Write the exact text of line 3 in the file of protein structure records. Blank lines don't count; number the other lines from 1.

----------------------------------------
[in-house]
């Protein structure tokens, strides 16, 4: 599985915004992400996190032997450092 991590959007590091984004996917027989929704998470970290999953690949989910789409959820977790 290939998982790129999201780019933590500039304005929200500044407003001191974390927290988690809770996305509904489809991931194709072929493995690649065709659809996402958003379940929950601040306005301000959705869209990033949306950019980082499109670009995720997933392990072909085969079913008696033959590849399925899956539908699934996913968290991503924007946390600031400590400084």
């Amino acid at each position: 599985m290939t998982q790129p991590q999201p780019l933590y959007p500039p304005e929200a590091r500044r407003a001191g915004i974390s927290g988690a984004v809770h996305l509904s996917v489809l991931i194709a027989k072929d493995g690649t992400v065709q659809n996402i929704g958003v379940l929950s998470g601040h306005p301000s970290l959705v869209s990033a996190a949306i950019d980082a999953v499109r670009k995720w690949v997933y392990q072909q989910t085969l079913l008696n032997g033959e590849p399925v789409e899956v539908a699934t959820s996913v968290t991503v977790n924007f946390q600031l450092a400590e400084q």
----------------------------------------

């Amino acid at each position: 599985m290939t998982q790129p991590q999201p780019l933590y959007p500039p304005e929200a590091r500044r407003a001191g915004i974390s927290g988690a984004v809770h996305l509904s996917v489809l991931i194709a027989k072929d493995g690649t992400v065709q659809n996402i929704g958003v379940l929950s998470g601040h306005p301000s970290l959705v869209s990033a996190a949306i950019d980082a999953v499109r670009k995720w690949v997933y392990q072909q989910t085969l079913l008696n032997g033959e590849p399925v789409e899956v539908a699934t959820s996913v968290t991503v977790n924007f946390q600031l450092a400590e400084q």